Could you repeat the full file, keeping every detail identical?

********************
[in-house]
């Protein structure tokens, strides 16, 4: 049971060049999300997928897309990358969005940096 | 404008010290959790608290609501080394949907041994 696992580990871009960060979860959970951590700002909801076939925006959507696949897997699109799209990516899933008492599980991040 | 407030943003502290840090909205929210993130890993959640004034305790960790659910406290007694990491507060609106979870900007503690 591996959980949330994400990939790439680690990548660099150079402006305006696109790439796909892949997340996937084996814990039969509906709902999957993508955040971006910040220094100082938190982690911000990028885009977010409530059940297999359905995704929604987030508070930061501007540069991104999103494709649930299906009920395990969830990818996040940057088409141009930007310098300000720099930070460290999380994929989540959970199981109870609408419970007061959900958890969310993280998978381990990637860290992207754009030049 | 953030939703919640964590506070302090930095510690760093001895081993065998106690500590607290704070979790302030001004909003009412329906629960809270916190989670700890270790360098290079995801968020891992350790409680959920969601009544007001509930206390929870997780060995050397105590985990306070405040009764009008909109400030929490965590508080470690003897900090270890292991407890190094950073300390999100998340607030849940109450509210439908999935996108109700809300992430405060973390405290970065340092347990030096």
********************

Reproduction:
[in-house]
């Protein structure tokens, strides 16, 4: 049971060049999300997928897309990358969005940096 | 404008010290959790608290609501080394949907041994 696992580990871009960060979860959970951590700002909801076939925006959507696949897997699109799209990516899933008492599980991040 | 407030943003502290840090909205929210993130890993959640004034305790960790659910406290007694990491507060609106979870900007503690 591996959980949330994400990939790439680690990548660099150079402006305006696109790439796909892949997340996937084996814990039969509906709902999957993508955040971006910040220094100082938190982690911000990028885009977010409530059940297999359905995704929604987030508070930061501007540069991104999103494709649930299906009920395990969830990818996040940057088409141009930007310098300000720099930070460290999380994929989540959970199981109870609408419970007061959900958890969310993280998978381990990637860290992207754009030049 | 953030939703919640964590506070302090930095510690760093001895081993065998106690500590607290704070979790302030001004909003009412329906629960809270916190989670700890270790360098290079995801968020891992350790409680959920969601009544007001509930206390929870997780060995050397105590985990306070405040009764009008909109400030929490965590508080470690003897900090270890292991407890190094950073300390999100998340607030849940109450509210439908999935996108109700809300992430405060973390405290970065340092347990030096």